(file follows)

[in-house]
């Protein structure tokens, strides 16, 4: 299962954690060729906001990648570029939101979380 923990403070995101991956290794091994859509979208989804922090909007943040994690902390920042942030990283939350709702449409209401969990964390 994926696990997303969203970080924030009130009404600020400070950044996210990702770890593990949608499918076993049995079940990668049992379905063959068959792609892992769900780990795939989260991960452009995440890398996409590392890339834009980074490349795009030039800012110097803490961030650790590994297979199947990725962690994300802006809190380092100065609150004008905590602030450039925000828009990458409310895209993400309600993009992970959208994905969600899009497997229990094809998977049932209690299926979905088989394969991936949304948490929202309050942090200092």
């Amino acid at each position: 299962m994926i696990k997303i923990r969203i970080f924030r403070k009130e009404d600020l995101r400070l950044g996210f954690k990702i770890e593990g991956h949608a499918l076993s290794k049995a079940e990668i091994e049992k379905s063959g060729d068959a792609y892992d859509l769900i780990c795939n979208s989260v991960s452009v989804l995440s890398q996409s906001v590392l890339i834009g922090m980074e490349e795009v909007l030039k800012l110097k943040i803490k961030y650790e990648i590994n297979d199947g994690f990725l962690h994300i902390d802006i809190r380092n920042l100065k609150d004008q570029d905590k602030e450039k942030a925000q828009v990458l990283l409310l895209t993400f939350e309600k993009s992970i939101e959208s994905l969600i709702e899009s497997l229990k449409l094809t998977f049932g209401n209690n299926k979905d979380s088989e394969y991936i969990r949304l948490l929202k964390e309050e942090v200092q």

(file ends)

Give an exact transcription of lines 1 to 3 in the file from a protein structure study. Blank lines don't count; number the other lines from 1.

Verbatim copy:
[in-house]
């Protein structure tokens, strides 16, 4: 299962954690060729906001990648570029939101979380 923990403070995101991956290794091994859509979208989804922090909007943040994690902390920042942030990283939350709702449409209401969990964390 994926696990997303969203970080924030009130009404600020400070950044996210990702770890593990949608499918076993049995079940990668049992379905063959068959792609892992769900780990795939989260991960452009995440890398996409590392890339834009980074490349795009030039800012110097803490961030650790590994297979199947990725962690994300802006809190380092100065609150004008905590602030450039925000828009990458409310895209993400309600993009992970959208994905969600899009497997229990094809998977049932209690299926979905088989394969991936949304948490929202309050942090200092």
């Amino acid at each position: 299962m994926i696990k997303i923990r969203i970080f924030r403070k009130e009404d600020l995101r400070l950044g996210f954690k990702i770890e593990g991956h949608a499918l076993s290794k049995a079940e990668i091994e049992k379905s063959g060729d068959a792609y892992d859509l769900i780990c795939n979208s989260v991960s452009v989804l995440s890398q996409s906001v590392l890339i834009g922090m980074e490349e795009v909007l030039k800012l110097k943040i803490k961030y650790e990648i590994n297979d199947g994690f990725l962690h994300i902390d802006i809190r380092n920042l100065k609150d004008q570029d905590k602030e450039k942030a925000q828009v990458l990283l409310l895209t993400f939350e309600k993009s992970i939101e959208s994905l969600i709702e899009s497997l229990k449409l094809t998977f049932g209401n209690n299926k979905d979380s088989e394969y991936i969990r949304l948490l929202k964390e309050e942090v200092q």